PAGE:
Videogames By Land And Sea With Disney
Videogames have become mainstream entertainment thanks in large part to Nintendo's Wii and Nintendo DS. Gaming is now influencing Walt Disney Imagineering (WDI) as they craft new experiences for Disneyland, Walt Disney World and the Disney Cruise Line ships.
"Our audience is ever-changing and the more videogames become popular, the more visitors to our theme parks expect to interact in their world and also in their entertainment," said Sue Byran, senior show producer and director, WDI. "When we were working on DisneyQuest 12 years ago, our audience was mostly frightened by the idea of interactivty, we now have an audience that's excited about it."
Bryan oversaw development of the latest attraction at the Disney theme parks, Toy Story Midway Mania. The 4-D carnival ride sends passengers through an interactive videogame experience that offer 3-D stereoscopic visuals, along with special effects for a completely immersive target practice challenge through five levels.
"In Midway Mania, we have two kinds of air puffs and water to enhance the moments a stereo 3D object comes into your face," said Bryan. "If a balloon flies off the wall, you really feel it pass you. It's that sense that I'm in this world. It lets the environment become fully realized. Some of these gaming elements come towards you as you're playing for a complete suspension of disbelief."
That's something that neither arcade games nor home consoles like Wii can currently compete with. Like movie theaters with 3-D digital technology, theme parks are trying to up the ante for visitors who spend more free time gaming on high definition TVs with surround sound systems. The Wii and Nintendo's casual gaming revolution is also impacting the way Disney Imagineers create new experiences.
"When you look at casual gaming, the type of pick-up-and-play intuitive experiences we have in the park, we look for people who have that kind of experience when hiring new talent," said Bryan, who added that creating theme park rides offers different challenges than game development.
"While our audience includes classic gaming audiences, we also have grandparents and parents and three-year-olds," said Bryan. "We can't presume any kind of knowledge. Also, these people are entertained in different ways. We're designing it to be fun and intuitive for the kids and adults, as well as adding depth of challenge for the teenagers."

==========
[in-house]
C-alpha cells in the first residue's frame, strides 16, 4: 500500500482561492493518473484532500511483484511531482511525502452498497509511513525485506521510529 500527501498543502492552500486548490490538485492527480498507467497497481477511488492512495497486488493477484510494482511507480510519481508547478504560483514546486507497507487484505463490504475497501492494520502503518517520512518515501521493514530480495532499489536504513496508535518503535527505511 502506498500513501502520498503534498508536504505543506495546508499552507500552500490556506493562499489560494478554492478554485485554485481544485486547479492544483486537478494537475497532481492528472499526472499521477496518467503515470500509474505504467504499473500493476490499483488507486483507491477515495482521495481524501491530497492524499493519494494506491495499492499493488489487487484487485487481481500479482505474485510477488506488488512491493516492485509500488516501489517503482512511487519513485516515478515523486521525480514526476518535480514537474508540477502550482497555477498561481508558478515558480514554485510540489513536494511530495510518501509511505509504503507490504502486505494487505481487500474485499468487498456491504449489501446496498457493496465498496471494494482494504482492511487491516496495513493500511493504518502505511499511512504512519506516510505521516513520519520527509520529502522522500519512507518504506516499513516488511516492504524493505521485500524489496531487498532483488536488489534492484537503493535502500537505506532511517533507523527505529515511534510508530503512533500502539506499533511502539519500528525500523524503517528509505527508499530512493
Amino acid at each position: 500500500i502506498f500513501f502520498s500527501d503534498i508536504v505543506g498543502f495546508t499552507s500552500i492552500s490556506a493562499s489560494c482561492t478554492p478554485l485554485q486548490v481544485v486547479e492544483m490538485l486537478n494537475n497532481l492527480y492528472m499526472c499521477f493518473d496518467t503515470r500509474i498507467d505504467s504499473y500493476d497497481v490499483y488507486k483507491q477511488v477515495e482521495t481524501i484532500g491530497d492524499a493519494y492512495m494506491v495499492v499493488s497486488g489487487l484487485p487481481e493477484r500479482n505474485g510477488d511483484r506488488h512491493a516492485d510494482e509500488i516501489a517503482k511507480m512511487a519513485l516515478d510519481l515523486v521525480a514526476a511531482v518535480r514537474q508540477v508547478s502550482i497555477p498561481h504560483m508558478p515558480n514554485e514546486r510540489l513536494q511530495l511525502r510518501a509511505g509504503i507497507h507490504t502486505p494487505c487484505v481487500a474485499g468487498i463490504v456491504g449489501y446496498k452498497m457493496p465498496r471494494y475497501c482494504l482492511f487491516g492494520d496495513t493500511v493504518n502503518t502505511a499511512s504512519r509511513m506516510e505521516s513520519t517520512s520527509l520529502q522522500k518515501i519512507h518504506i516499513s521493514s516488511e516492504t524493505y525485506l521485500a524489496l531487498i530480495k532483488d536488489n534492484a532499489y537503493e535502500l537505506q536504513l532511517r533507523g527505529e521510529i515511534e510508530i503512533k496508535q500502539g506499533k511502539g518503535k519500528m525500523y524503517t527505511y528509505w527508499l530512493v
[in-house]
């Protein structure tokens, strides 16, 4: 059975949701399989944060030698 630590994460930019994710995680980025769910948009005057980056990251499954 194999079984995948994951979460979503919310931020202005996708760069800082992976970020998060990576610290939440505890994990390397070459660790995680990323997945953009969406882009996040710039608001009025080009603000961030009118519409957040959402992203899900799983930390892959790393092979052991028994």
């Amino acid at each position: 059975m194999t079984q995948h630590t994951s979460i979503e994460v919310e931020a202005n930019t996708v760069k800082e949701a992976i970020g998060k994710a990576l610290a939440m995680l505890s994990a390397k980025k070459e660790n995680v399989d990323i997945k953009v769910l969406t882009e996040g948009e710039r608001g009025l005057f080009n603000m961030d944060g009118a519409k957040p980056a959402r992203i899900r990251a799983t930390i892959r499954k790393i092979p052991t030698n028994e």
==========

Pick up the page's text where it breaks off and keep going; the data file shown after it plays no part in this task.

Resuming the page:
"We also think that interactivity is a great way to help us in our storytelling," said Estefania Pickens, associate producer at WDI. "We're interested in immersing guests in new worlds that they couldn't otherwise participate in. The more you do to actually involve people in that world and the more you can give them a chance to play a role in that world, the more they will feel immersed in that story. They'll feel like they're doing things with these characters."
The same diverse group of Disney Imagineers who made Mr. Potato Head, Buzz Lightyear and Woody come to life are also thinking up new ways to push videogame technology outside of the theme parks. Next year will see the debut of a proprietary new game experience aboard the Disney Wonder and Disney Magic cruise ships.
"We're going through a pioneering stage there with a new game we invented within Disney," said Jim Urry, vice president of entertainment for Disney Cruise Line. "It's a leaning code game experience that allows an audience on Deck 9 to get more involved in the game experience by moving their arms and bodies."
As part of a theme night around Pirates in the Caribbean, the new game will be introduced to passengers in 2009. A virtual Captain Jack Sparrow will interact with passengers on a large screen outside on the main party deck. Cameras have been positioned throughout the deck to capture the movement of participants, which will help guide the pirate ship through a virtual course.
"We tested this in Downtown Disney at DisneyQuest and you don't even think about anybody else around you," said Urry. "The more you move, the more you move the object on the screen. You get so wrapped up in it, it's a bit like Wii."
Disney has Wiis available throughout its ships in kids and teen areas, as well as in a pub for adults. Some gamers even get to play Wii on the large outdoor screen that will be used by the new pirates game next year.
"Passengers can get exercise while having fun with these games," said Urry. "We've found that adults in our pub, Diversions, have as much fun with 'Wii Sports' as the kids and teens."
Disney ships also offer a ship simulator as part of their kids program inside the Oceaneer Lab on the Wonder and inside Ocean Quest on the Magic. The simulator mimics the view from the bridge and allows kids to use standard maritime controls to steer the ship to Disney ports of call like Castaway Cay. The 3D videogame simulator also offers fantasy locales and mazes to navigate, as well as cargo containers and submarines to pilot.
While videogame technology continues to advance for handhelds and consoles, Disney Imagineers are able to pioneer new experiences that allow gamers of all ages to stay interactive even when they're far from home.